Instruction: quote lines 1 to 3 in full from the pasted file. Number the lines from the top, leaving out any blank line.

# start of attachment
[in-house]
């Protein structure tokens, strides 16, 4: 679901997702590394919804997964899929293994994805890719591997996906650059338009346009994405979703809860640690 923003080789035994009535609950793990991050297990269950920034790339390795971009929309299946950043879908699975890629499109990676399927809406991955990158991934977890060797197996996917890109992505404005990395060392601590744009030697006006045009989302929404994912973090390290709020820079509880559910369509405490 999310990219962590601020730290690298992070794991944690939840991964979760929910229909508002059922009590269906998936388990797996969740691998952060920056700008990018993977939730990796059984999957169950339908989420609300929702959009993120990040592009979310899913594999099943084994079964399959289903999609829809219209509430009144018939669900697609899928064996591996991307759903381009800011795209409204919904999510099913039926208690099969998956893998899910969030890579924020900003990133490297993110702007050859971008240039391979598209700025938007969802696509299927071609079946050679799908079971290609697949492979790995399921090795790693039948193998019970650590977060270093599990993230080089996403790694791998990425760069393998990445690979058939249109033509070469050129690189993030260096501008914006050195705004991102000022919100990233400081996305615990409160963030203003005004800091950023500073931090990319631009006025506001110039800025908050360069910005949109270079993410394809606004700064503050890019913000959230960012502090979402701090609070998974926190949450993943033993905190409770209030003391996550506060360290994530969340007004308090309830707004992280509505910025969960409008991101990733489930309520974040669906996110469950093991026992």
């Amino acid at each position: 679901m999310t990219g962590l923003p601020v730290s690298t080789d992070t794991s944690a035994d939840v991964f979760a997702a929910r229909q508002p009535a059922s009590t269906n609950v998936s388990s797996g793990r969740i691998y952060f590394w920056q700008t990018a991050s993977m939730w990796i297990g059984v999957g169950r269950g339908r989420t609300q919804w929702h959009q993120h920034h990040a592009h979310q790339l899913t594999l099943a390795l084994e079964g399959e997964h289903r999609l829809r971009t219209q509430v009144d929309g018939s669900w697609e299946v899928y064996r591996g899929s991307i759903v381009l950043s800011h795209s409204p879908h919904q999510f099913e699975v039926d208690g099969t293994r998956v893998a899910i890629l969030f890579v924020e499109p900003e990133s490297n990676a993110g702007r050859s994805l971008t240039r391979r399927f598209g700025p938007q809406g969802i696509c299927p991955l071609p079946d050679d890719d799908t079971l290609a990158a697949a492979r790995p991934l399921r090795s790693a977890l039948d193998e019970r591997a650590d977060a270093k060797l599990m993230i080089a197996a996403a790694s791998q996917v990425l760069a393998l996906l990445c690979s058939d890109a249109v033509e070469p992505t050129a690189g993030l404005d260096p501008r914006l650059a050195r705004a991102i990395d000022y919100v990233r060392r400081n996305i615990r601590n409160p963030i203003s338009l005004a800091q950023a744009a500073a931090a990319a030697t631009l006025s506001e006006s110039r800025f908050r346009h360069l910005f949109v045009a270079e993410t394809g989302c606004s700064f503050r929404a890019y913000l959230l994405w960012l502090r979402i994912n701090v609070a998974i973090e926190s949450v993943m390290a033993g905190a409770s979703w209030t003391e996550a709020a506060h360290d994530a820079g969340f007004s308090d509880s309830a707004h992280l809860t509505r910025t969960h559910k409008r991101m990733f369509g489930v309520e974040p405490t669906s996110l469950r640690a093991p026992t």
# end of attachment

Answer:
[in-house]
């Protein structure tokens, strides 16, 4: 679901997702590394919804997964899929293994994805890719591997996906650059338009346009994405979703809860640690 923003080789035994009535609950793990991050297990269950920034790339390795971009929309299946950043879908699975890629499109990676399927809406991955990158991934977890060797197996996917890109992505404005990395060392601590744009030697006006045009989302929404994912973090390290709020820079509880559910369509405490 999310990219962590601020730290690298992070794991944690939840991964979760929910229909508002059922009590269906998936388990797996969740691998952060920056700008990018993977939730990796059984999957169950339908989420609300929702959009993120990040592009979310899913594999099943084994079964399959289903999609829809219209509430009144018939669900697609899928064996591996991307759903381009800011795209409204919904999510099913039926208690099969998956893998899910969030890579924020900003990133490297993110702007050859971008240039391979598209700025938007969802696509299927071609079946050679799908079971290609697949492979790995399921090795790693039948193998019970650590977060270093599990993230080089996403790694791998990425760069393998990445690979058939249109033509070469050129690189993030260096501008914006050195705004991102000022919100990233400081996305615990409160963030203003005004800091950023500073931090990319631009006025506001110039800025908050360069910005949109270079993410394809606004700064503050890019913000959230960012502090979402701090609070998974926190949450993943033993905190409770209030003391996550506060360290994530969340007004308090309830707004992280509505910025969960409008991101990733489930309520974040669906996110469950093991026992």
């Amino acid at each position: 679901m999310t990219g962590l923003p601020v730290s690298t080789d992070t794991s944690a035994d939840v991964f979760a997702a929910r229909q508002p009535a059922s009590t269906n609950v998936s388990s797996g793990r969740i691998y952060f590394w920056q700008t990018a991050s993977m939730w990796i297990g059984v999957g169950r269950g339908r989420t609300q919804w929702h959009q993120h920034h990040a592009h979310q790339l899913t594999l099943a390795l084994e079964g399959e997964h289903r999609l829809r971009t219209q509430v009144d929309g018939s669900w697609e299946v899928y064996r591996g899929s991307i759903v381009l950043s800011h795209s409204p879908h919904q999510f099913e699975v039926d208690g099969t293994r998956v893998a899910i890629l969030f890579v924020e499109p900003e990133s490297n990676a993110g702007r050859s994805l971008t240039r391979r399927f598209g700025p938007q809406g969802i696509c299927p991955l071609p079946d050679d890719d799908t079971l290609a990158a697949a492979r790995p991934l399921r090795s790693a977890l039948d193998e019970r591997a650590d977060a270093k060797l599990m993230i080089a197996a996403a790694s791998q996917v990425l760069a393998l996906l990445c690979s058939d890109a249109v033509e070469p992505t050129a690189g993030l404005d260096p501008r914006l650059a050195r705004a991102i990395d000022y919100v990233r060392r400081n996305i615990r601590n409160p963030i203003s338009l005004a800091q950023a744009a500073a931090a990319a030697t631009l006025s506001e006006s110039r800025f908050r346009h360069l910005f949109v045009a270079e993410t394809g989302c606004s700064f503050r929404a890019y913000l959230l994405w960012l502090r979402i994912n701090v609070a998974i973090e926190s949450v993943m390290a033993g905190a409770s979703w209030t003391e996550a709020a506060h360290d994530a820079g969340f007004s308090d509880s309830a707004h992280l809860t509505r910025t969960h559910k409008r991101m990733f369509g489930v309520e974040p405490t669906s996110l469950r640690a093991p026992t």